Marines to soften image in Iraq

The US Marines, set to replace the US Army in western Iraq, are planning a shift in tactics with a focus on lessening use of force and increasing cultural sensitivity.

    US troops will be instructed to show more respect to the local population

    Acording to a report in the Washington Post on Wednesday, the Marines moving into the region would also emphasise in public messages

    that the new troops are not from the Army.

    Maj Gen James Mattis, commander of the 1st Marine Division, based at Camp Pendleton, California, has told the Post he plans to lead a two-

    pronged effort.

    The first involved capturing or killing insurgents who attack Marines as part of opposition to their presence in Iraq.

    The other part of the plan is to diminish support for resistance fighters among the Iraqi population.

    Several attacks on US occupation troops have been carried out in the north and west of Baghdad over the past six months.

    The incoming Marines will be taught basic Arabic, counselled on religious etiquette and told never to wear sunglasses when talking to

    Iraqis as part of a plan to show respect for the local population, the Post said.

    The Marine planning document said platoons would live among the people in many of the occupied towns and villages to facilitate training of

    the Iraqi police and civil defence forces.

    Army officers and others who saw the planning document viewed it as an implicit criticism of the Army's tactics and results in the region,

    the Post said.

    However, the commander of the Marine Corps due for deployment said he did not see the approach as a criticism of the Army.

    Rather, Maj Gen Mattis said the planning document reflected intense discussions and "the free competition of ideas in the world", according

    to the newspaper.

    Reorganising command

    Rumsfeld plans to spread the
    responsibility in Iraq

    Senior US defence officials are, meanwhile, discussing a reorganisation of the military hierarchy in Iraq, currently headed by Central

    Command (Centcom) chief General John Abizaid.

    Defence Secretary Donald Rumsfeld hinted on Tuesday a general could be named to supervise only military operations in Iraq.

    Rumsfeld added he and General Richard Myers, chairman of the Joint Chiefs of Staff, "have talked about" such a reorganisation.

    "But not in a fully structured way yet," he said, adding that Myers "is going to be coming back to me at some point in discussing that".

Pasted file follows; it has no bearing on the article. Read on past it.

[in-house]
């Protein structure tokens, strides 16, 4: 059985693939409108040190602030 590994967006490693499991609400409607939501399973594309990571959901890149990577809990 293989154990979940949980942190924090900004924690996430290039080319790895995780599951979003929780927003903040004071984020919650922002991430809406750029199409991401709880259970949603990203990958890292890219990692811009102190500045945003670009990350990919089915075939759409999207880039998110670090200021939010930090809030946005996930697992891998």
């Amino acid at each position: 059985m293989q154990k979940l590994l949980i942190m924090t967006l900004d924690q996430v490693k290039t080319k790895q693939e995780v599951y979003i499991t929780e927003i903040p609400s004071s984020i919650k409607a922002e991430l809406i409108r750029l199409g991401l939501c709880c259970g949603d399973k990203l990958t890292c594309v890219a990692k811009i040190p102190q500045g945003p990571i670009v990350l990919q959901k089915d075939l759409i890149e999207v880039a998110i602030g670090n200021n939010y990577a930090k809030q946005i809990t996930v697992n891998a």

"It may very well be that we will want to make an adjustment and have some division of responsibility," Rumsfeld said.

    Centcom is responsible for US military operations over an area stretching from the Horn of Africa to Central Asia, including the Middle East,

    making Abizaid the head of operations in Iraq and Afghanistan.

    Policeman killed
     
    Clashes with resistance fighters have become a daily occurrence since US-led forces inavded Iraq in March this year.

    A policeman and two civilians were killed when assailants rained gunfire on a checkpoint west of Kirkuk on Wednesday.

    Security forces have increased
    surveillance on highways

    The checkpoint was ambushed on the road between the northern oil refinery of Baiji and the town of Hawija.

    "Unknown gunmen sprayed automatic weapon fire at a police checkpoint... killing a policeman and two civilians," police officer Ahmad

    Hasan Ali said.

    The civilian's car was stopped at the checkpoint when the gunfire erupted at 04:10 GMT, the officer said. The attackers immediately fled.

    A policeman was also killed on his way to work near the northeastern city of Baquba on Tuesday.

    Elsewhere, US troops arrested 80 people in raids on the strongholds of suspected resistance fighters.

    In raids in Tamim, Salahuddin and Diyala provinces on Monday and Tuesday, 53 people were arrested, the military said.

    In the flashpoint province of al-Anbar, troops detained "27 enemy personnel" over a 24-hour period ending on Tuesday.

    SOURCE: Agencies


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